Tips for managing stress and anxiety leading up to the Leaving Cert

Secondary school teacher and wellbeing author ALAN WHITE shares some last minute tips for students and parents ahead of the State Exams which get underway this Wednesday
Tips for managing stress and anxiety leading up to the Leaving Cert

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THE Leaving Cert Exams are a very stressful time for students in normal circumstances. However, this year the exams have the added worries of Covid, disrupted learning and accredited grades.

The class of 2021 have had to cope with school closures and online learning in both 5th and 6th year. Before anything else, it’s important to acknowledge the resilience that this year’s Leaving Cert students have shown.

The lesson to be learned from this is that if you can cope with all of what happened over the past 14 months, then you will be able to cope with the exams.

By acknowledging the strength and adaptability this leaving Cert Class have shown, they can learn that they already have the innate abilities to overcome any challenges and setbacks that might come their way over the course of the exams.

The few days before the exams begin can be some of the most stressful of all. Once the first exam begins the time flies by, however the days running up to the exams can seem endless and be the source of a lot of anxiety and stress.

There are some things you can do however to help you through this challenging time.

Be Realistic

A lot of stress comes from feelings of overwhelm, that sense that you have too much to do and not enough time to do it. When it comes to revision it’s important to be realistic on the amount you can cover and adjust your expectations of the amount of time you have.

It’s important to prioritise revision topics and plan what you are going to do and when you will do it. 

By creating simple plans for all subjects you will gain a sense of control over what you have to do. When we feel a sense of control over our lives anxiety and stress reduces, which allows us to become more focused on the important tasks we need to get done.

Sleep and Exercise

These are the most important things that we can do in order to be at our best during the exams. Many students incorrectly believe that by spending all of their time revising in the days before the exams they will remember more and therefore perform better.

Alan White is a second level teacher at Bishopstown Community School and Wellbeing Author.
Alan White is a second level teacher at Bishopstown Community School and Wellbeing Author.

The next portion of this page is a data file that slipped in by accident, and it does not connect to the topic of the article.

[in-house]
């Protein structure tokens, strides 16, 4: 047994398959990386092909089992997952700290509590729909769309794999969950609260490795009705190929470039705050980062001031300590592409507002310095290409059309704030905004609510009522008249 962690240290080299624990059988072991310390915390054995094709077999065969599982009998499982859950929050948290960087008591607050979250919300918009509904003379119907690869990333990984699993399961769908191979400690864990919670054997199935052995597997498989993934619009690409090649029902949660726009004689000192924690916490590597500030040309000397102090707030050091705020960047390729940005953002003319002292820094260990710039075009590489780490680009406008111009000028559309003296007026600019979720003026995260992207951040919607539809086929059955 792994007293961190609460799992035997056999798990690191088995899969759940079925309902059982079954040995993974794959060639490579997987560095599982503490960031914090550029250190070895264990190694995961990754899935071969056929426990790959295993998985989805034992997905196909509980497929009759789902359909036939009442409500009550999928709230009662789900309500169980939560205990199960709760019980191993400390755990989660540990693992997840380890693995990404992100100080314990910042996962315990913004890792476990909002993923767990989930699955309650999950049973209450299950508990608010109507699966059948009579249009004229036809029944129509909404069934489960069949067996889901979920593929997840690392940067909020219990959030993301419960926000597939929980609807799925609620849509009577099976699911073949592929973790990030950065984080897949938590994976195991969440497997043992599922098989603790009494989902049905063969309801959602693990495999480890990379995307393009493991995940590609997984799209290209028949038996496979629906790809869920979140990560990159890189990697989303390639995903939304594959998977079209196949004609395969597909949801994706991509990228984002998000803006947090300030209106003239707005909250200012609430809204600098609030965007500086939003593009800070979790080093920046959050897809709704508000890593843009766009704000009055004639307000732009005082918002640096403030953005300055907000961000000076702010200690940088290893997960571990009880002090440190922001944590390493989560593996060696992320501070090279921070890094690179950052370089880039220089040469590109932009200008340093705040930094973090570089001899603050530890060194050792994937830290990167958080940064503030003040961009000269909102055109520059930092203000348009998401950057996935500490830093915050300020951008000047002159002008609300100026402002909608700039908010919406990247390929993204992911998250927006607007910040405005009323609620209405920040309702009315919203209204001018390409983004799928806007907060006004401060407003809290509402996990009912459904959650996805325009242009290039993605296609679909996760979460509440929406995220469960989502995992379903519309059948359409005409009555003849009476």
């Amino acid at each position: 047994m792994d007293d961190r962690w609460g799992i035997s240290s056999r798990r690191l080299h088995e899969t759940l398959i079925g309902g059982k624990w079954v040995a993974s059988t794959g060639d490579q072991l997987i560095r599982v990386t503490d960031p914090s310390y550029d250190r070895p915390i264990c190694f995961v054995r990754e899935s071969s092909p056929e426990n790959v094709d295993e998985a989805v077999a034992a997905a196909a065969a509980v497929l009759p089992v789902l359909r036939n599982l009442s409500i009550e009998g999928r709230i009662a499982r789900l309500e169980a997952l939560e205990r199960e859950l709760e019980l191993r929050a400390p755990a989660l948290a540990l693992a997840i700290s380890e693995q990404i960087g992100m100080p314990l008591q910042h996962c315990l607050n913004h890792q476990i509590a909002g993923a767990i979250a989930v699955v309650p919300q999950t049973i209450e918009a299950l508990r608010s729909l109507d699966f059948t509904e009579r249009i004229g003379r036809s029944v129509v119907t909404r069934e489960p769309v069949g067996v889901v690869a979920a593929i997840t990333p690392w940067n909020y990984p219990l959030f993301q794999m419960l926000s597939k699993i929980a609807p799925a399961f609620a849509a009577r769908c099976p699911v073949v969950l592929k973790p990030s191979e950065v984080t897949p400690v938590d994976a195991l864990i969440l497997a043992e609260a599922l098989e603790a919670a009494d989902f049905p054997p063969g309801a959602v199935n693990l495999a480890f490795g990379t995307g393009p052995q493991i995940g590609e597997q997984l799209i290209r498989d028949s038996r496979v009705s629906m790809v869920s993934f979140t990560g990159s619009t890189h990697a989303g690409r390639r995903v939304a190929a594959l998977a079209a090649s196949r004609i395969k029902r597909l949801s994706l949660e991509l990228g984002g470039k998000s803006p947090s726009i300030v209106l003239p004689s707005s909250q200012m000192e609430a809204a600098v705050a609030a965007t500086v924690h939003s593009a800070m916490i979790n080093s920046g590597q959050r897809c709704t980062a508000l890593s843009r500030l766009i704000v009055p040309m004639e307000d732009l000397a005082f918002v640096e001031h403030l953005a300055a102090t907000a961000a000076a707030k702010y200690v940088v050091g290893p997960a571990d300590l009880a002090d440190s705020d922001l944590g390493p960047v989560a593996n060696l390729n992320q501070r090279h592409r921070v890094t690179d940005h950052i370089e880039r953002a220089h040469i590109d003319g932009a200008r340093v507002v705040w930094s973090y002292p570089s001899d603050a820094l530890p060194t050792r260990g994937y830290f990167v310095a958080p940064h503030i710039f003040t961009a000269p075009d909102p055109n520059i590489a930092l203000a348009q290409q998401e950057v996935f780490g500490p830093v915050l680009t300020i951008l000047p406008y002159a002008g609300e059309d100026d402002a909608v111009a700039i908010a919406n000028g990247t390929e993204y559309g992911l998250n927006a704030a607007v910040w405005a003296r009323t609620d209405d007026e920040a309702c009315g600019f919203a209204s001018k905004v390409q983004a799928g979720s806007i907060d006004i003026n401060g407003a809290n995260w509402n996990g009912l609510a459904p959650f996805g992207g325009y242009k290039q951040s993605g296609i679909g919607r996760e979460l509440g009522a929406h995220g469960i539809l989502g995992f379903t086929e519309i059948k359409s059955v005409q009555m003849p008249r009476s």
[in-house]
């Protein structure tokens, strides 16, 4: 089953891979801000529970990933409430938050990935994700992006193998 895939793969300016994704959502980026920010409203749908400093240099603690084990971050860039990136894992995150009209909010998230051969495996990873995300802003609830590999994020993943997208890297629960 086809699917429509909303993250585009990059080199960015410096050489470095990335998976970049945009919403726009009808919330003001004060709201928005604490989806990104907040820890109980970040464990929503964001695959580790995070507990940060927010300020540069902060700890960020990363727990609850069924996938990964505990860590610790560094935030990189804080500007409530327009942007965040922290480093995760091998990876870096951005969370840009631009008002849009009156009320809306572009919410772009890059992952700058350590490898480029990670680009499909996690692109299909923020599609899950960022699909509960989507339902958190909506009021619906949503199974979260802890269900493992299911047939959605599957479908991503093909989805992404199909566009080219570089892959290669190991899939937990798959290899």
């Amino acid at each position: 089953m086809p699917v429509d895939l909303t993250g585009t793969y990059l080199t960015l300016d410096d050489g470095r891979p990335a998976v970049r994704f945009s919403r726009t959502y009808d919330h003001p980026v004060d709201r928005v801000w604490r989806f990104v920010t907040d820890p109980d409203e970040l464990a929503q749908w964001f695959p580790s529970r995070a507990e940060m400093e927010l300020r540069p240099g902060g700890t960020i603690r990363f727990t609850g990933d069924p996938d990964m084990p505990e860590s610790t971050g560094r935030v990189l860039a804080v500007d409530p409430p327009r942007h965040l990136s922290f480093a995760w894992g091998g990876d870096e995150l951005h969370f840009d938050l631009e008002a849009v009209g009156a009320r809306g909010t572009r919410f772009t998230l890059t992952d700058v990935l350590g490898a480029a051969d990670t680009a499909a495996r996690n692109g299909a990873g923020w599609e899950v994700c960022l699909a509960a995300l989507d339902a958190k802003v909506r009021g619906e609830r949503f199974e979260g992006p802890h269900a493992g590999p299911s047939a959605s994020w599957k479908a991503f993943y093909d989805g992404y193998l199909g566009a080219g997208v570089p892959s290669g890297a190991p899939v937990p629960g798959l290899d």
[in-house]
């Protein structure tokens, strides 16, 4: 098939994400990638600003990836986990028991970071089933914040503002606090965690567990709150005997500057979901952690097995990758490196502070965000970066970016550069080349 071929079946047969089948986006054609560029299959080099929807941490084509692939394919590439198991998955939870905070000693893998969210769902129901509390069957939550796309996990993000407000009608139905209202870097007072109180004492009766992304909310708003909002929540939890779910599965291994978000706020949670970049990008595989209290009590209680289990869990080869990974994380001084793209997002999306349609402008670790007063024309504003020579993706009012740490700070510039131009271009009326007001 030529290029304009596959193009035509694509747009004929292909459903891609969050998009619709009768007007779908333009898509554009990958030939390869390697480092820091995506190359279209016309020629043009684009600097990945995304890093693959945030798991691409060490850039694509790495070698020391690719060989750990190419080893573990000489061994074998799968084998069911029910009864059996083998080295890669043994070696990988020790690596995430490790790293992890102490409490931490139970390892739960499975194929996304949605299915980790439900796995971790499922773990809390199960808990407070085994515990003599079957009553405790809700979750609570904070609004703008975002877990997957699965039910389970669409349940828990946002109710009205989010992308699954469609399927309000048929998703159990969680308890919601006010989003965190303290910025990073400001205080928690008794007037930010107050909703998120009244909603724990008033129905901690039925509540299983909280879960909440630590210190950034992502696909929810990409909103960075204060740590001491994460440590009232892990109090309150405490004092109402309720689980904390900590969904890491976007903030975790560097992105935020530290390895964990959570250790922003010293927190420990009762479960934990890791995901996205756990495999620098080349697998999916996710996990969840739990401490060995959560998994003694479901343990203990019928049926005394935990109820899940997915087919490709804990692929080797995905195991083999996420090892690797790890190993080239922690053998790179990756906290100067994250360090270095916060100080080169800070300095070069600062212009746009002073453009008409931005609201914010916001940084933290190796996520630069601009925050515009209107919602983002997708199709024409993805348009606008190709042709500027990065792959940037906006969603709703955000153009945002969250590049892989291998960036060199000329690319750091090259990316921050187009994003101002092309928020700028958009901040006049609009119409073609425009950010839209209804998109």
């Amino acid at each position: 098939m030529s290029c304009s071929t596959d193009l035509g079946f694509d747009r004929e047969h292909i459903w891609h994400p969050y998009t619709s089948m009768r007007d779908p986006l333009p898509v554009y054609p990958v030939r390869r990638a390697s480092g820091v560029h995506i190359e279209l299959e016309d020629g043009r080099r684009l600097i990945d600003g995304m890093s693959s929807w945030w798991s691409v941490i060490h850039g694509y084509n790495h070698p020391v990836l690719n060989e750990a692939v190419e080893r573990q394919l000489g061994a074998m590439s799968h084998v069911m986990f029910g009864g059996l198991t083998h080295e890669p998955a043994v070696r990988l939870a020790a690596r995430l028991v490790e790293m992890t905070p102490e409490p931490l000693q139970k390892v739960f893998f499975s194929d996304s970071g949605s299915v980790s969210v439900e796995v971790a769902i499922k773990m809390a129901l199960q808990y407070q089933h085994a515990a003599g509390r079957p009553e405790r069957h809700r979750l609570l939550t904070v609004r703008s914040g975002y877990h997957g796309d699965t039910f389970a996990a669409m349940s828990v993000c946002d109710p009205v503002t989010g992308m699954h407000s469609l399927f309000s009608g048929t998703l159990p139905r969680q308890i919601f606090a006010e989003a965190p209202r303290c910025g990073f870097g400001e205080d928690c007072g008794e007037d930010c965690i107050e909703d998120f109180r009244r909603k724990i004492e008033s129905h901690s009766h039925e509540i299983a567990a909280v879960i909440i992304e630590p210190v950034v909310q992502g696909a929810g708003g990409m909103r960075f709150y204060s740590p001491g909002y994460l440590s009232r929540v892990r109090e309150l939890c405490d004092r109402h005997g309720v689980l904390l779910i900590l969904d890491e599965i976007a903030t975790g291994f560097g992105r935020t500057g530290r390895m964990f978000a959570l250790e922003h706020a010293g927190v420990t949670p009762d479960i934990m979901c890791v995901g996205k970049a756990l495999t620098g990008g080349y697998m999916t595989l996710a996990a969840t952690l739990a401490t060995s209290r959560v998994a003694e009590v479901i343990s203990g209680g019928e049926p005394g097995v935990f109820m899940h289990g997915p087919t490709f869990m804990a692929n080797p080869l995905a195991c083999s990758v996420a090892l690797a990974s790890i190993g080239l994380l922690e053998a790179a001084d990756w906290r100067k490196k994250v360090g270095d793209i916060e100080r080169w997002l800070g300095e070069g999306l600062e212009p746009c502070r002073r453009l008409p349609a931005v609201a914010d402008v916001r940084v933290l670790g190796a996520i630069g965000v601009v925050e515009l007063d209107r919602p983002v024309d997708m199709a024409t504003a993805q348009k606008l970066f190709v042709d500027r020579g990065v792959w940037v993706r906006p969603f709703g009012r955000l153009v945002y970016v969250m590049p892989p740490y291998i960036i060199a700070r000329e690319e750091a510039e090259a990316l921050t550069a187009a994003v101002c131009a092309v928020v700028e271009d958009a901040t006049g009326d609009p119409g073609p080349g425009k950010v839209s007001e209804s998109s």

However there comes a point where too much time spend studying becomes counterproductive, increases stress and could potentially affect how you perform in the exams. Getting enough sleep not only allows the body to recharge but also decreases anxiety levels and encodes new information into the brain.

Students also often make the mistake of stopping exercise before and during the exams. 

Although it is necessary to take a break from contact sports in case of injury, it is vital to plan regular exercise times throughout the exams. During this time you are spending long hours sitting at a desk, exercise not only helps to clear the mind and boost your mood, but it also allows the body to destress which will increase your ability to perform at your best.

Don’t Compare

It’s normal to chat to friends and classmates at this time and talk about shared concerns around the exams, it can help students support each other through this difficult time. However when this can become a problem is when you begin to compare yourself to others.

We tend to compare ourselves less favourably to others in general and this can be exacerbated when we are feeling stressed.

Students at this time will compare how much time they are spending studying, how well they perceive they are doing compared to their friends and during the exams they will try to analyse what they did in the exam and compare that with their classmates. Comparing in this way only makes you feel like you haven’t done enough more often than not. It’s important to measure your own progress not that of others.

Revision is measured by the quality of the work done, not the time spent doing it, and once an exam is done its over there is nothing more you can do, so regardless of how the exam went its important to put it behind you and concentrate on the next exam, remembering that most of the time you did better than you think.

Parents Role

Parents play a key role at this time. For young people home is the safe place where they can vent their frustration and worries. This can be very stressful for the rest of the family, as the saying goes, the whole house does the Leaving Cert. However by communicating calmly and reassuringly, despite feeling anxious yourself can really help students cope with the sometimes difficult emotions they are feeling. 

It’s important also to encourage regular breaks or some revision depending on how you child is approaching the exams as well as encouraging sleep and exercise.

One of the most important things of all throughout this time is to maintain perspective. The leaving Cert is important, but it’s not more important than a student’s wellbeing and that however the exams go there are many options that will help young people along the path to their future.

ABOUT THE AUTHOR

Alan White is a second level teacher at Bishopstown Community School and Wellbeing Author.

He also facilitates wellbeing workshops for companies and organisations.

For more information visit www.changeswellbeing.ie linkedin Alan White or facebook Changes Wellbeing

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